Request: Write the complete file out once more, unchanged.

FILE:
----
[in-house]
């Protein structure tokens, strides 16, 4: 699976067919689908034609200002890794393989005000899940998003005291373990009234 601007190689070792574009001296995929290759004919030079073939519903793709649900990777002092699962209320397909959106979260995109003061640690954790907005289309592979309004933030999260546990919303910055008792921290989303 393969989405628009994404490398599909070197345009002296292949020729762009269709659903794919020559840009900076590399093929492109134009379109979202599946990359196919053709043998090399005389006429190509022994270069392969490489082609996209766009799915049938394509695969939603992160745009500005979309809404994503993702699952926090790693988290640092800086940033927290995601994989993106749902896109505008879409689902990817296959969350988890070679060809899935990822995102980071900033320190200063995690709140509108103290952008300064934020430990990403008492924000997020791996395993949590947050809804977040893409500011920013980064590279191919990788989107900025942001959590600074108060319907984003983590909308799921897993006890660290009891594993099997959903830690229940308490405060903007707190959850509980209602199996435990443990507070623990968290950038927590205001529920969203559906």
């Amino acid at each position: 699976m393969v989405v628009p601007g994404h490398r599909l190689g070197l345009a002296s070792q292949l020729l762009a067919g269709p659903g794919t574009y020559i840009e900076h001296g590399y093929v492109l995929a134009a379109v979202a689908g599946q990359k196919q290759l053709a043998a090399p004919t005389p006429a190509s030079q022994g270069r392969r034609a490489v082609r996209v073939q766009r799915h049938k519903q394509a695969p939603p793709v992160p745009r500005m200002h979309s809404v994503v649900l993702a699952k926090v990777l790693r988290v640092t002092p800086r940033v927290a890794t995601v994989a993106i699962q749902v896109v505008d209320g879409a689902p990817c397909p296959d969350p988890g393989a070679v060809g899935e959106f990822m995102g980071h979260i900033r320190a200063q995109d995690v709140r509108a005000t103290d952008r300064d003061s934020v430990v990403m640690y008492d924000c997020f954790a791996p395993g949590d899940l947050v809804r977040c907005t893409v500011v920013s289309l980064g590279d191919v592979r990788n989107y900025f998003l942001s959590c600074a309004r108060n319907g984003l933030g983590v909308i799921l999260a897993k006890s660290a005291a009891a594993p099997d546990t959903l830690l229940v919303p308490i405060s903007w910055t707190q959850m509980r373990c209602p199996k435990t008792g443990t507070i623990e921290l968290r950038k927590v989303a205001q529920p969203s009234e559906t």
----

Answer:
[in-house]
């Protein structure tokens, strides 16, 4: 699976067919689908034609200002890794393989005000899940998003005291373990009234 601007190689070792574009001296995929290759004919030079073939519903793709649900990777002092699962209320397909959106979260995109003061640690954790907005289309592979309004933030999260546990919303910055008792921290989303 393969989405628009994404490398599909070197345009002296292949020729762009269709659903794919020559840009900076590399093929492109134009379109979202599946990359196919053709043998090399005389006429190509022994270069392969490489082609996209766009799915049938394509695969939603992160745009500005979309809404994503993702699952926090790693988290640092800086940033927290995601994989993106749902896109505008879409689902990817296959969350988890070679060809899935990822995102980071900033320190200063995690709140509108103290952008300064934020430990990403008492924000997020791996395993949590947050809804977040893409500011920013980064590279191919990788989107900025942001959590600074108060319907984003983590909308799921897993006890660290009891594993099997959903830690229940308490405060903007707190959850509980209602199996435990443990507070623990968290950038927590205001529920969203559906």
């Amino acid at each position: 699976m393969v989405v628009p601007g994404h490398r599909l190689g070197l345009a002296s070792q292949l020729l762009a067919g269709p659903g794919t574009y020559i840009e900076h001296g590399y093929v492109l995929a134009a379109v979202a689908g599946q990359k196919q290759l053709a043998a090399p004919t005389p006429a190509s030079q022994g270069r392969r034609a490489v082609r996209v073939q766009r799915h049938k519903q394509a695969p939603p793709v992160p745009r500005m200002h979309s809404v994503v649900l993702a699952k926090v990777l790693r988290v640092t002092p800086r940033v927290a890794t995601v994989a993106i699962q749902v896109v505008d209320g879409a689902p990817c397909p296959d969350p988890g393989a070679v060809g899935e959106f990822m995102g980071h979260i900033r320190a200063q995109d995690v709140r509108a005000t103290d952008r300064d003061s934020v430990v990403m640690y008492d924000c997020f954790a791996p395993g949590d899940l947050v809804r977040c907005t893409v500011v920013s289309l980064g590279d191919v592979r990788n989107y900025f998003l942001s959590c600074a309004r108060n319907g984003l933030g983590v909308i799921l999260a897993k006890s660290a005291a009891a594993p099997d546990t959903l830690l229940v919303p308490i405060s903007w910055t707190q959850m509980r373990c209602p199996k435990t008792g443990t507070i623990e921290l968290r950038k927590v989303a205001q529920p969203s009234e559906t």